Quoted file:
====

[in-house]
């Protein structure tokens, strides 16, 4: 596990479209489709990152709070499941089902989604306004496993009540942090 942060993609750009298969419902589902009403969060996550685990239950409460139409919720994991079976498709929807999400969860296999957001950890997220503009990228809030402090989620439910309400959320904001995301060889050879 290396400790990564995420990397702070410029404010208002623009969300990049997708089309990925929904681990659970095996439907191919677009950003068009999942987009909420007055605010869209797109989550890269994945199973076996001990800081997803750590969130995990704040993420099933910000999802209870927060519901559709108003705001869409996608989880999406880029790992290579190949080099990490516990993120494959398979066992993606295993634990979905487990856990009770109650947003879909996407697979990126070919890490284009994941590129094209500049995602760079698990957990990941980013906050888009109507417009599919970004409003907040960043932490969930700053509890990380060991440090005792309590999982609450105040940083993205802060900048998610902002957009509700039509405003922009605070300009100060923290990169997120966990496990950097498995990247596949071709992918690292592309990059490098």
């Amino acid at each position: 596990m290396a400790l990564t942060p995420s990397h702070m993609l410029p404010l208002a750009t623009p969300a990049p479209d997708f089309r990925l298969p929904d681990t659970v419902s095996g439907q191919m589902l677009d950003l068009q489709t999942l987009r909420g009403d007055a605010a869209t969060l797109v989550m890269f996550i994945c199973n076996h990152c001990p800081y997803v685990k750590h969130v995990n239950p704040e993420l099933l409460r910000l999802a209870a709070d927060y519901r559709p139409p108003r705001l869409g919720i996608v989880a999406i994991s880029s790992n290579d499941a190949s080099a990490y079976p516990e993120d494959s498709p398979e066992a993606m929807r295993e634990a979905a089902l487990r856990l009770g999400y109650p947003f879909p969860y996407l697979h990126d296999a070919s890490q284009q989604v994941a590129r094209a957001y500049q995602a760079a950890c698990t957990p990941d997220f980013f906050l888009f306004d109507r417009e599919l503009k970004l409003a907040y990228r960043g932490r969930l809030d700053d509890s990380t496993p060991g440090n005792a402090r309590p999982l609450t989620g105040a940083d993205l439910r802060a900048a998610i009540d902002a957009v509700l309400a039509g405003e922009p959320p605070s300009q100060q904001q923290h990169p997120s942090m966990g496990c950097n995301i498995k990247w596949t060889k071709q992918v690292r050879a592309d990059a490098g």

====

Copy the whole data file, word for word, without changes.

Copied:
[in-house]
């Protein structure tokens, strides 16, 4: 596990479209489709990152709070499941089902989604306004496993009540942090 942060993609750009298969419902589902009403969060996550685990239950409460139409919720994991079976498709929807999400969860296999957001950890997220503009990228809030402090989620439910309400959320904001995301060889050879 290396400790990564995420990397702070410029404010208002623009969300990049997708089309990925929904681990659970095996439907191919677009950003068009999942987009909420007055605010869209797109989550890269994945199973076996001990800081997803750590969130995990704040993420099933910000999802209870927060519901559709108003705001869409996608989880999406880029790992290579190949080099990490516990993120494959398979066992993606295993634990979905487990856990009770109650947003879909996407697979990126070919890490284009994941590129094209500049995602760079698990957990990941980013906050888009109507417009599919970004409003907040960043932490969930700053509890990380060991440090005792309590999982609450105040940083993205802060900048998610902002957009509700039509405003922009605070300009100060923290990169997120966990496990950097498995990247596949071709992918690292592309990059490098």
């Amino acid at each position: 596990m290396a400790l990564t942060p995420s990397h702070m993609l410029p404010l208002a750009t623009p969300a990049p479209d997708f089309r990925l298969p929904d681990t659970v419902s095996g439907q191919m589902l677009d950003l068009q489709t999942l987009r909420g009403d007055a605010a869209t969060l797109v989550m890269f996550i994945c199973n076996h990152c001990p800081y997803v685990k750590h969130v995990n239950p704040e993420l099933l409460r910000l999802a209870a709070d927060y519901r559709p139409p108003r705001l869409g919720i996608v989880a999406i994991s880029s790992n290579d499941a190949s080099a990490y079976p516990e993120d494959s498709p398979e066992a993606m929807r295993e634990a979905a089902l487990r856990l009770g999400y109650p947003f879909p969860y996407l697979h990126d296999a070919s890490q284009q989604v994941a590129r094209a957001y500049q995602a760079a950890c698990t957990p990941d997220f980013f906050l888009f306004d109507r417009e599919l503009k970004l409003a907040y990228r960043g932490r969930l809030d700053d509890s990380t496993p060991g440090n005792a402090r309590p999982l609450t989620g105040a940083d993205l439910r802060a900048a998610i009540d902002a957009v509700l309400a039509g405003e922009p959320p605070s300009q100060q904001q923290h990169p997120s942090m966990g496990c950097n995301i498995k990247w596949t060889k071709q992918v690292r050879a592309d990059a490098g």